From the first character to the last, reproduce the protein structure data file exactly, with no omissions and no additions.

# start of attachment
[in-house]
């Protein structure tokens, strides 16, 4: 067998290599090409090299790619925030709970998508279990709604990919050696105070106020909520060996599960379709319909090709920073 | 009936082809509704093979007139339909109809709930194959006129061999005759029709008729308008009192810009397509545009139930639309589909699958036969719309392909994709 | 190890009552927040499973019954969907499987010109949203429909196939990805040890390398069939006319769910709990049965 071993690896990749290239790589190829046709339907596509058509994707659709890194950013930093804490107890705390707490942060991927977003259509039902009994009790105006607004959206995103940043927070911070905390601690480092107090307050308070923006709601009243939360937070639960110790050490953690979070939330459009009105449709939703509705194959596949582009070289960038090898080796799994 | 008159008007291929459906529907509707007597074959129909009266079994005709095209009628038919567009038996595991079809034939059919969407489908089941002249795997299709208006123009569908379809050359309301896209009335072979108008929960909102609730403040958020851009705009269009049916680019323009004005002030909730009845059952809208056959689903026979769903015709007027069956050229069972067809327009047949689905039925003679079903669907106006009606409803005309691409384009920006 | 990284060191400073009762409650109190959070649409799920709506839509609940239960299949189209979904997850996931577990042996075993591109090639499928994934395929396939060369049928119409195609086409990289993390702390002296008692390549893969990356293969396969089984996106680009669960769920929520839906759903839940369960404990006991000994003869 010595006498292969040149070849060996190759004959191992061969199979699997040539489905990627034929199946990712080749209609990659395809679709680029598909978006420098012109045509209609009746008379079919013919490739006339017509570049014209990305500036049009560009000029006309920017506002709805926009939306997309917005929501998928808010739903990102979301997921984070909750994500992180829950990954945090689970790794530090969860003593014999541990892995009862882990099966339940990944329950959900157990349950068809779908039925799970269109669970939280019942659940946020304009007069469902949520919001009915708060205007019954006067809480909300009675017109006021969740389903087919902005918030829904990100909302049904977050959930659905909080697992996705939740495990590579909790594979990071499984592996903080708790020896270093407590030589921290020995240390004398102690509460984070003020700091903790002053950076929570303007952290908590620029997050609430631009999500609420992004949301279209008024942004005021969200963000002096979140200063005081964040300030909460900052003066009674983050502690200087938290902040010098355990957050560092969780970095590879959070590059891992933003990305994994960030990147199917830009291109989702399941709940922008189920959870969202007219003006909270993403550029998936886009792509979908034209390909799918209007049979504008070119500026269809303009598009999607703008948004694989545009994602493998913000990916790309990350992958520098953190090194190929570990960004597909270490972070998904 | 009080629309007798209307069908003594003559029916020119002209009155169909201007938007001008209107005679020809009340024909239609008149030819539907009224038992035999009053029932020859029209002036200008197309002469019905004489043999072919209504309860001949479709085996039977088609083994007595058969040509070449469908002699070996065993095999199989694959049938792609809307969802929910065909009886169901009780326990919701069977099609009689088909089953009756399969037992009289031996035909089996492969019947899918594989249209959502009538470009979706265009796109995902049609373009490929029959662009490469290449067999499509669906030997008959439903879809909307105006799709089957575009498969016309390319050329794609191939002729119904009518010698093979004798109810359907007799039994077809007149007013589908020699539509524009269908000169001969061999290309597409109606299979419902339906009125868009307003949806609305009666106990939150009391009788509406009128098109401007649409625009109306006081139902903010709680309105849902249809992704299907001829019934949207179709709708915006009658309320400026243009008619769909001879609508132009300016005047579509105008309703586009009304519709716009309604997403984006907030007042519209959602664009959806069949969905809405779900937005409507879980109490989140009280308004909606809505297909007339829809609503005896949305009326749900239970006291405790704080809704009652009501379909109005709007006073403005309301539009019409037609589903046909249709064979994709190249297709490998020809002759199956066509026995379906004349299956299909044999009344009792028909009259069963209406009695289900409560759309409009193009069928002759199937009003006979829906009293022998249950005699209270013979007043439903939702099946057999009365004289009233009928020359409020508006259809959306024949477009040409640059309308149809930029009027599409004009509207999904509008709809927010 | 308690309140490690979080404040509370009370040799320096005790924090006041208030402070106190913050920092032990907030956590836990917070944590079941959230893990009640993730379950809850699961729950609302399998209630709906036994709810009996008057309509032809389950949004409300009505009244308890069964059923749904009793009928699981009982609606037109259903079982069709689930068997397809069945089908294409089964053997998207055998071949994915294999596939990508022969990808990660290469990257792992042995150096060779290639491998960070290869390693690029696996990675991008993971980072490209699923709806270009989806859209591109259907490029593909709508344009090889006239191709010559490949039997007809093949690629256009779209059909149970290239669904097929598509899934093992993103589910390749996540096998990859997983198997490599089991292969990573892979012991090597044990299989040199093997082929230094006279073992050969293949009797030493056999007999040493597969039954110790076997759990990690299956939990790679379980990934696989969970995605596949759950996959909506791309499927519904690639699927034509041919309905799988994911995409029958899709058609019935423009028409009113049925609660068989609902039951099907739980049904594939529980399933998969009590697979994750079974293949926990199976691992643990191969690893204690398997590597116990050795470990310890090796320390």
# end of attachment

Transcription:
[in-house]
């Protein structure tokens, strides 16, 4: 067998290599090409090299790619925030709970998508279990709604990919050696105070106020909520060996599960379709319909090709920073 | 009936082809509704093979007139339909109809709930194959006129061999005759029709008729308008009192810009397509545009139930639309589909699958036969719309392909994709 | 190890009552927040499973019954969907499987010109949203429909196939990805040890390398069939006319769910709990049965 071993690896990749290239790589190829046709339907596509058509994707659709890194950013930093804490107890705390707490942060991927977003259509039902009994009790105006607004959206995103940043927070911070905390601690480092107090307050308070923006709601009243939360937070639960110790050490953690979070939330459009009105449709939703509705194959596949582009070289960038090898080796799994 | 008159008007291929459906529907509707007597074959129909009266079994005709095209009628038919567009038996595991079809034939059919969407489908089941002249795997299709208006123009569908379809050359309301896209009335072979108008929960909102609730403040958020851009705009269009049916680019323009004005002030909730009845059952809208056959689903026979769903015709007027069956050229069972067809327009047949689905039925003679079903669907106006009606409803005309691409384009920006 | 990284060191400073009762409650109190959070649409799920709506839509609940239960299949189209979904997850996931577990042996075993591109090639499928994934395929396939060369049928119409195609086409990289993390702390002296008692390549893969990356293969396969089984996106680009669960769920929520839906759903839940369960404990006991000994003869 010595006498292969040149070849060996190759004959191992061969199979699997040539489905990627034929199946990712080749209609990659395809679709680029598909978006420098012109045509209609009746008379079919013919490739006339017509570049014209990305500036049009560009000029006309920017506002709805926009939306997309917005929501998928808010739903990102979301997921984070909750994500992180829950990954945090689970790794530090969860003593014999541990892995009862882990099966339940990944329950959900157990349950068809779908039925799970269109669970939280019942659940946020304009007069469902949520919001009915708060205007019954006067809480909300009675017109006021969740389903087919902005918030829904990100909302049904977050959930659905909080697992996705939740495990590579909790594979990071499984592996903080708790020896270093407590030589921290020995240390004398102690509460984070003020700091903790002053950076929570303007952290908590620029997050609430631009999500609420992004949301279209008024942004005021969200963000002096979140200063005081964040300030909460900052003066009674983050502690200087938290902040010098355990957050560092969780970095590879959070590059891992933003990305994994960030990147199917830009291109989702399941709940922008189920959870969202007219003006909270993403550029998936886009792509979908034209390909799918209007049979504008070119500026269809303009598009999607703008948004694989545009994602493998913000990916790309990350992958520098953190090194190929570990960004597909270490972070998904 | 009080629309007798209307069908003594003559029916020119002209009155169909201007938007001008209107005679020809009340024909239609008149030819539907009224038992035999009053029932020859029209002036200008197309002469019905004489043999072919209504309860001949479709085996039977088609083994007595058969040509070449469908002699070996065993095999199989694959049938792609809307969802929910065909009886169901009780326990919701069977099609009689088909089953009756399969037992009289031996035909089996492969019947899918594989249209959502009538470009979706265009796109995902049609373009490929029959662009490469290449067999499509669906030997008959439903879809909307105006799709089957575009498969016309390319050329794609191939002729119904009518010698093979004798109810359907007799039994077809007149007013589908020699539509524009269908000169001969061999290309597409109606299979419902339906009125868009307003949806609305009666106990939150009391009788509406009128098109401007649409625009109306006081139902903010709680309105849902249809992704299907001829019934949207179709709708915006009658309320400026243009008619769909001879609508132009300016005047579509105008309703586009009304519709716009309604997403984006907030007042519209959602664009959806069949969905809405779900937005409507879980109490989140009280308004909606809505297909007339829809609503005896949305009326749900239970006291405790704080809704009652009501379909109005709007006073403005309301539009019409037609589903046909249709064979994709190249297709490998020809002759199956066509026995379906004349299956299909044999009344009792028909009259069963209406009695289900409560759309409009193009069928002759199937009003006979829906009293022998249950005699209270013979007043439903939702099946057999009365004289009233009928020359409020508006259809959306024949477009040409640059309308149809930029009027599409004009509207999904509008709809927010 | 308690309140490690979080404040509370009370040799320096005790924090006041208030402070106190913050920092032990907030956590836990917070944590079941959230893990009640993730379950809850699961729950609302399998209630709906036994709810009996008057309509032809389950949004409300009505009244308890069964059923749904009793009928699981009982609606037109259903079982069709689930068997397809069945089908294409089964053997998207055998071949994915294999596939990508022969990808990660290469990257792992042995150096060779290639491998960070290869390693690029696996990675991008993971980072490209699923709806270009989806859209591109259907490029593909709508344009090889006239191709010559490949039997007809093949690629256009779209059909149970290239669904097929598509899934093992993103589910390749996540096998990859997983198997490599089991292969990573892979012991090597044990299989040199093997082929230094006279073992050969293949009797030493056999007999040493597969039954110790076997759990990690299956939990790679379980990934696989969970995605596949759950996959909506791309499927519904690639699927034509041919309905799988994911995409029958899709058609019935423009028409009113049925609660068989609902039951099907739980049904594939529980399933998969009590697979994750079974293949926990199976691992643990191969690893204690398997590597116990050795470990310890090796320390």